But what we haven't yet done, outside of an early and middling effort in this paper, is quantified the grain sizes from the photos (which you can do using a variety of digital grain size techniques), and really analyzed the data quantitatively through time.  Doing so will allow us to see new patterns, and hopefully connect the grain size changes to topographic change, river sediment delivery, and possibly oceanographic processes (i.e. waves and tides).  

13,000 images...that is insane to think about, and represents a LOT of my time over the past 13 years.  What does that look like?  Mapping the photos doesn't really do it justice, as they are collected on they sort of stack on top of each through time...but there is a go:

Recent aerial image of the Elwha River delta, overlaid with locations of photos collected during ~50 grain size surveys over 10 years.  Each color represents a different day. 

Wednesday, October 6, 2021

Kelp growing on tubeworms


Steve Rubin of the USGS collecting data while buried in kelp fronds. 29 August 2021 photo by Ian Miller

I had the opportunity to once more join the Elwha Interagency Dive Team this summer, suiting up, as I have for the last 13 years, to survey sub-tidal sites scattered along the central Strait of Juan de Fuca.  I've posted frequently in the past about these surveys, and what we see each summer.  I wanted to focus this year on an interesting phenomenon that I haven't really seen described well elsewhere - kelp growing on tubeworms.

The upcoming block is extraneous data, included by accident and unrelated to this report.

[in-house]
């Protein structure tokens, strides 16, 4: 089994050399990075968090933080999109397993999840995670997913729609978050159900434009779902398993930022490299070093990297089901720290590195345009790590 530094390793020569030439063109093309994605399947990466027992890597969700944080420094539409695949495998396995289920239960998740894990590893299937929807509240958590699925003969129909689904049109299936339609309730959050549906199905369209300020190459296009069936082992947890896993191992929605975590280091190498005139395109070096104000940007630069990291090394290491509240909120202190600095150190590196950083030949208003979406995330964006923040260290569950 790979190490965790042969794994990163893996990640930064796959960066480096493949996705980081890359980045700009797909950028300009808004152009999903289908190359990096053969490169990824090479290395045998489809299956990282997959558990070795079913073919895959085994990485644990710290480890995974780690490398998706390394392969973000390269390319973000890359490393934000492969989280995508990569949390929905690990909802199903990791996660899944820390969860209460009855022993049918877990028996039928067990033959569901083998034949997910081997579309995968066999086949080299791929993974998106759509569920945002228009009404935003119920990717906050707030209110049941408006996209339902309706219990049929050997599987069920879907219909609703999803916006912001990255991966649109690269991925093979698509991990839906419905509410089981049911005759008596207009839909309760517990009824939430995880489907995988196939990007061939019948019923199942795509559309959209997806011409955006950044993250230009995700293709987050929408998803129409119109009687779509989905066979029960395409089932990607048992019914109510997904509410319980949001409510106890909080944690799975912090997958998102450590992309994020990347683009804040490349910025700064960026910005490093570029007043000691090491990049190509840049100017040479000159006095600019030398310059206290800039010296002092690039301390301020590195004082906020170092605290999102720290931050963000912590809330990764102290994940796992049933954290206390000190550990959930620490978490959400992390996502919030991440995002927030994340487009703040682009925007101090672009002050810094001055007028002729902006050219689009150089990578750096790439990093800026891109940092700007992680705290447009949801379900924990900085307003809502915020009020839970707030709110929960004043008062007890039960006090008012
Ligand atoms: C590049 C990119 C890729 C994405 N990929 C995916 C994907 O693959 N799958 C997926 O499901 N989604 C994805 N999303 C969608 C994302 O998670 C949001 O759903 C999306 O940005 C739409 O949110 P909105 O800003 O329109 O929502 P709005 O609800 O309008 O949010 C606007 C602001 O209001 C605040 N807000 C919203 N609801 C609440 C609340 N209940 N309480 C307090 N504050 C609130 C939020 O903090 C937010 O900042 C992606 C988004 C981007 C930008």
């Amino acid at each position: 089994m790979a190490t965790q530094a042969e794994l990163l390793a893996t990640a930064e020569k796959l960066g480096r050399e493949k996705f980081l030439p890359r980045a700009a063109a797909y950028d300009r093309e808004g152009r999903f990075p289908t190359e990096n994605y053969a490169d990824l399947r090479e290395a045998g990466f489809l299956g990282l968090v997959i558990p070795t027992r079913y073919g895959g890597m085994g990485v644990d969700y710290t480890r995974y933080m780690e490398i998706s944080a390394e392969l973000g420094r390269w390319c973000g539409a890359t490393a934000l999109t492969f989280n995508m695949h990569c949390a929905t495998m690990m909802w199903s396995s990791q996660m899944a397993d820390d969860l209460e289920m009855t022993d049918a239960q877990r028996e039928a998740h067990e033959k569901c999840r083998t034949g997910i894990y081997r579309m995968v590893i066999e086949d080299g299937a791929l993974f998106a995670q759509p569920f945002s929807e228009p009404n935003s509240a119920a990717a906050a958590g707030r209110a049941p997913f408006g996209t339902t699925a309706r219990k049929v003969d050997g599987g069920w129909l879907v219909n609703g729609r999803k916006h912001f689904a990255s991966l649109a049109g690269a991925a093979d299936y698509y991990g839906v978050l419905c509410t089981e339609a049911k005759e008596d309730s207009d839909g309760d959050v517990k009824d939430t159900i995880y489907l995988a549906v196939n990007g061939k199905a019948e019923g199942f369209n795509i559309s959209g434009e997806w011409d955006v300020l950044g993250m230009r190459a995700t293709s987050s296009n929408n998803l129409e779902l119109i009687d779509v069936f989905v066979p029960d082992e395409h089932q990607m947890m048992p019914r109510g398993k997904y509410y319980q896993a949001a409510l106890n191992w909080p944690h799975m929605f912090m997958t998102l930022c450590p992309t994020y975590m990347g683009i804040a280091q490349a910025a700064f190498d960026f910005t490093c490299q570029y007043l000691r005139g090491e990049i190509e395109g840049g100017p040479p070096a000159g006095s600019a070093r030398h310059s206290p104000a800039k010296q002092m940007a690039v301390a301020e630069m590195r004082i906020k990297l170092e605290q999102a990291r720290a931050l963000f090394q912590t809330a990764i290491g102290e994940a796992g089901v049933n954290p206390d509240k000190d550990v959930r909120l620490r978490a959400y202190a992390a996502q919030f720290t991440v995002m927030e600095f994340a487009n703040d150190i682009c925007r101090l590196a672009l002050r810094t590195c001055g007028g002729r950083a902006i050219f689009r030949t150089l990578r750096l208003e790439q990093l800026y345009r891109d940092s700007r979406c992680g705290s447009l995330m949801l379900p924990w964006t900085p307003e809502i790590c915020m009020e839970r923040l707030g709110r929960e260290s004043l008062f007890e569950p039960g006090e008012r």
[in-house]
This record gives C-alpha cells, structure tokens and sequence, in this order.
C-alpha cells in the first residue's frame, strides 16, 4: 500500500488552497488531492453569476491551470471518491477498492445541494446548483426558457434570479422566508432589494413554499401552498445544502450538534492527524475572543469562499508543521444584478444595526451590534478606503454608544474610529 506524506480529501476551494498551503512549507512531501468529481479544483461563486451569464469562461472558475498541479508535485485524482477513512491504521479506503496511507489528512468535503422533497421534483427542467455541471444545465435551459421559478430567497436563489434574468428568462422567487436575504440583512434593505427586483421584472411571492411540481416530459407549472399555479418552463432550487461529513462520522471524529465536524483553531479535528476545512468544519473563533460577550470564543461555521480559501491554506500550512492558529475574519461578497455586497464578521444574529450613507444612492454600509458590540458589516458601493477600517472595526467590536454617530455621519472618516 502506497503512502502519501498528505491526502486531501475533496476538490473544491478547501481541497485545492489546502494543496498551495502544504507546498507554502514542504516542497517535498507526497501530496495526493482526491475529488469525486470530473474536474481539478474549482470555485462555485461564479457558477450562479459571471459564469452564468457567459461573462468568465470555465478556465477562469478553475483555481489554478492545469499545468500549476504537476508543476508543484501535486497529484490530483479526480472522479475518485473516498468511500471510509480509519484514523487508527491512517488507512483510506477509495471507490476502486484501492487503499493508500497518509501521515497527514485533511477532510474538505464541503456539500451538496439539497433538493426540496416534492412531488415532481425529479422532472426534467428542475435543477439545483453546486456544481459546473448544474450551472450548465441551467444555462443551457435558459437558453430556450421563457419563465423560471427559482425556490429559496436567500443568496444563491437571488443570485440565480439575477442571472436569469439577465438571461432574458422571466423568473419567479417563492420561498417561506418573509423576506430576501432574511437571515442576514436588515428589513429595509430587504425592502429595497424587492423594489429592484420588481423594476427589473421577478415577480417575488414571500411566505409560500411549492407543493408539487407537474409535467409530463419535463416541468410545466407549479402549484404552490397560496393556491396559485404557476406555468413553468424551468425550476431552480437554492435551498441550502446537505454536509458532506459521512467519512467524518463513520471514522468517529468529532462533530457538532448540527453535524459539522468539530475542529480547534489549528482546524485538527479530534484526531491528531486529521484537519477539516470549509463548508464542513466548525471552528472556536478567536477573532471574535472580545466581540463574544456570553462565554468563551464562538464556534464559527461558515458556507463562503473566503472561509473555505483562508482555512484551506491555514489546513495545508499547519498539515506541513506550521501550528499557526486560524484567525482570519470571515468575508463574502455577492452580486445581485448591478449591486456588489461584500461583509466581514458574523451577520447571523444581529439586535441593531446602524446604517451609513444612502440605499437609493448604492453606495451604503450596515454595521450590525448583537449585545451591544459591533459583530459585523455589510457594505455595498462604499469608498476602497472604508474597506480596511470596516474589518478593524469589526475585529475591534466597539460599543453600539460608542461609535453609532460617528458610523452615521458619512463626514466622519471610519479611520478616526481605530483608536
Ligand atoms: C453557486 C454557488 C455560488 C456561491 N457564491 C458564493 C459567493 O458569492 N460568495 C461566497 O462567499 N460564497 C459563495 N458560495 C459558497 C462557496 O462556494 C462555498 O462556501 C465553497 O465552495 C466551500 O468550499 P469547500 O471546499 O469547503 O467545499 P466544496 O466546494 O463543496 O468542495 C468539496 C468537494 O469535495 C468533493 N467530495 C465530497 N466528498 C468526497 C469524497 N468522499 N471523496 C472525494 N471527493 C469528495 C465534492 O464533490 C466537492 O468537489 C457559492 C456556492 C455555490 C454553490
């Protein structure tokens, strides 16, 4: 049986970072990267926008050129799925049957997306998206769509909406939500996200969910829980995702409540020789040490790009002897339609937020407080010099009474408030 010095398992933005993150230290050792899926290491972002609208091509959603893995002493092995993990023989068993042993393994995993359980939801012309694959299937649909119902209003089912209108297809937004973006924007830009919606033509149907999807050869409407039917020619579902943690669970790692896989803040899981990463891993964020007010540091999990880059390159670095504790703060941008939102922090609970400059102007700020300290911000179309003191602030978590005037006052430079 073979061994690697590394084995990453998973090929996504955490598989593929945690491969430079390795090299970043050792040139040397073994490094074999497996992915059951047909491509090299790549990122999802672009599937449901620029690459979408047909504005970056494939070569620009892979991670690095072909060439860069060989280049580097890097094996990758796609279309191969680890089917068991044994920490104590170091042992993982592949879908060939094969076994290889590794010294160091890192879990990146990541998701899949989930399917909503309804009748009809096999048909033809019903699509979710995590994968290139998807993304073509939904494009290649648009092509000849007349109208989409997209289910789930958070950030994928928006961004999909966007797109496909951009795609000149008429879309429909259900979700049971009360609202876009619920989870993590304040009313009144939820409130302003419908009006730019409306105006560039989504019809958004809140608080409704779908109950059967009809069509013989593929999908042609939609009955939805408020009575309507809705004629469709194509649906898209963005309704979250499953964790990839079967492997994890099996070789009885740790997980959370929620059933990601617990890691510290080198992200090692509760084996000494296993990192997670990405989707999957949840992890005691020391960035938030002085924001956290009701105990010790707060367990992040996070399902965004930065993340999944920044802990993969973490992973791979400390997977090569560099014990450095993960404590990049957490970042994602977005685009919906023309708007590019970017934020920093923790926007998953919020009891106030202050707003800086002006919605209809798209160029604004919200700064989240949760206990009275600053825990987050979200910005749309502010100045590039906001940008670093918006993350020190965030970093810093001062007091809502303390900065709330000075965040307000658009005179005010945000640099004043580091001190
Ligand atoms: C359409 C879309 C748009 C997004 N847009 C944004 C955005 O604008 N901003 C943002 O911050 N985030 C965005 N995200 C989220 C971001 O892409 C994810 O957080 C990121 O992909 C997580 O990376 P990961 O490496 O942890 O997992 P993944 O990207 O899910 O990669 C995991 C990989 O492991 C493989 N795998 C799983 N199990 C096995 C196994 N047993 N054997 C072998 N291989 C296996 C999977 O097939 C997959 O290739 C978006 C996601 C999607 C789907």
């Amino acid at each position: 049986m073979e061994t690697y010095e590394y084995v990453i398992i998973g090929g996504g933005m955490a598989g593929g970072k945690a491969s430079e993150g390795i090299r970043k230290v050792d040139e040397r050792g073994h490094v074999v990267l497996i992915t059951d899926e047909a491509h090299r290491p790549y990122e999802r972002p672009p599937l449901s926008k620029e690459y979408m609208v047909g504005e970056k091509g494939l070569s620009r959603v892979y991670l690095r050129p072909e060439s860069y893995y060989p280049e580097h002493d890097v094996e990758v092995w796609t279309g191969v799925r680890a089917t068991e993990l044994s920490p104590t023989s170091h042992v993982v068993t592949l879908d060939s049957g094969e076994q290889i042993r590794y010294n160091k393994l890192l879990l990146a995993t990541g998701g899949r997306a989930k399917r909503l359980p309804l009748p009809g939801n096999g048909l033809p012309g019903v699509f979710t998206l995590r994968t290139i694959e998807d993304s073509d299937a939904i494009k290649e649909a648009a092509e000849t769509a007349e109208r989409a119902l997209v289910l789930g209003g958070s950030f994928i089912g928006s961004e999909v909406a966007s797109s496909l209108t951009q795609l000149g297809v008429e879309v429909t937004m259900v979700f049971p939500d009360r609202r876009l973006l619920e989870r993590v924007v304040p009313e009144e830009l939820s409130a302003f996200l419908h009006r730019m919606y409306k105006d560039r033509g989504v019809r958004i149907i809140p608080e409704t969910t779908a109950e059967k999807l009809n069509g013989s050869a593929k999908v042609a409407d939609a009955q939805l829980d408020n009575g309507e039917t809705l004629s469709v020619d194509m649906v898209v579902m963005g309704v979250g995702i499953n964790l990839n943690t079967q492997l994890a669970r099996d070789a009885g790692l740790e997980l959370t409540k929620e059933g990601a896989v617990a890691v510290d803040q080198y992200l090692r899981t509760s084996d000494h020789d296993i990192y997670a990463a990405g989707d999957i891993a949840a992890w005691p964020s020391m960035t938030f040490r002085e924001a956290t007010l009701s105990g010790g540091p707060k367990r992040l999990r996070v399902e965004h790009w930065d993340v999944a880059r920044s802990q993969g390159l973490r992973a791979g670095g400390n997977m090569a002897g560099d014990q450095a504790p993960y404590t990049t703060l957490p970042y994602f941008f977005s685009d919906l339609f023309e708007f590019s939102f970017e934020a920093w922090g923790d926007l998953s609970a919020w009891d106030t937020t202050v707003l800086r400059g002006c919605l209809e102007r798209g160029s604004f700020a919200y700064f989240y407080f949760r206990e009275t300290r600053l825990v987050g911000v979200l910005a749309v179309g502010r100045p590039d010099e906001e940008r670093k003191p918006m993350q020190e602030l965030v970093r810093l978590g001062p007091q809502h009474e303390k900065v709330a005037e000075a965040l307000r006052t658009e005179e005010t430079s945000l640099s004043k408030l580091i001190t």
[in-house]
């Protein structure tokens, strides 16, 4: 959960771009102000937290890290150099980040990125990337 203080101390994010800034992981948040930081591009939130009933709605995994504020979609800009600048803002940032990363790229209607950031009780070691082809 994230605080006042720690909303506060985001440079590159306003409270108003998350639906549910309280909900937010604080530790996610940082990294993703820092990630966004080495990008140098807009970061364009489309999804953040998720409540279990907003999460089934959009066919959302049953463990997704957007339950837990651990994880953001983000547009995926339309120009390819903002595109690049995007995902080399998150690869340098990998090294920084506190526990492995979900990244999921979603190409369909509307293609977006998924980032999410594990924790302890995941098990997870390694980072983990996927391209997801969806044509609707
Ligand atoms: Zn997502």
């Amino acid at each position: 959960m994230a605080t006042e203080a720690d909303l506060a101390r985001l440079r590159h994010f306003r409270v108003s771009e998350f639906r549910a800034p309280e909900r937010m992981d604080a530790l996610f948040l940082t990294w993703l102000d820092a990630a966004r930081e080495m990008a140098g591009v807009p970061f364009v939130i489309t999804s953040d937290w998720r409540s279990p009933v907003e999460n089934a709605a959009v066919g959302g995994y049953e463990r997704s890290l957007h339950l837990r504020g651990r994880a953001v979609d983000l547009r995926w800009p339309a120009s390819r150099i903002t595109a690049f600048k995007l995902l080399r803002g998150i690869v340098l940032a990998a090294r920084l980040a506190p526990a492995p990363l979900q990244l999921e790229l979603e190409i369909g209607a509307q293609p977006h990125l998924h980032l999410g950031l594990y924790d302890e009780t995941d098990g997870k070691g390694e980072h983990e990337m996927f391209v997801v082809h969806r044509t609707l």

Bull kelp fluttering in the current near the Elwha River mouth. 28 August 2021 photo by Ian Miller

First off, kelps were heavily impacted during removal of the Elwha dams, primarily due to reduced light as sediment laden water shaded the seafloor.  One of our motivations for continuing our surveys is associated with tracking and trying to understand the pace of kelp recovery after that die-back event...and in fact our survey work this year was funded as part of a larger, region-wide, kelp restoration and recovery effort.  Largely that recovery seems to have happened around the Elwha River mouth, with the notable exception of the handful of sites where formerly coarse substrates were buried by finer sediments. 

Steve Rubin of the USGS emerging out of a plume of fine sediment, kicked up at a site that used to host a higher density of kelps...but where the substrate is now fine enough that kelps have a hard time finding a place to grow.  2 August 2021 photo by Ian Miller

Kelps typically like to attach to and grown on coarse substrates - either bedrock, boulders or large cobbles on the seafloor that allow kelps stay in place in the fierce currents that characterize many of the places they like to live.  

Kelp stipes attached to cobbles.  As the kelp grew larger they eventually became buoyant enough that these cobbles have been picked up off the seafloor.  14 September 2021 photo by Ian Miller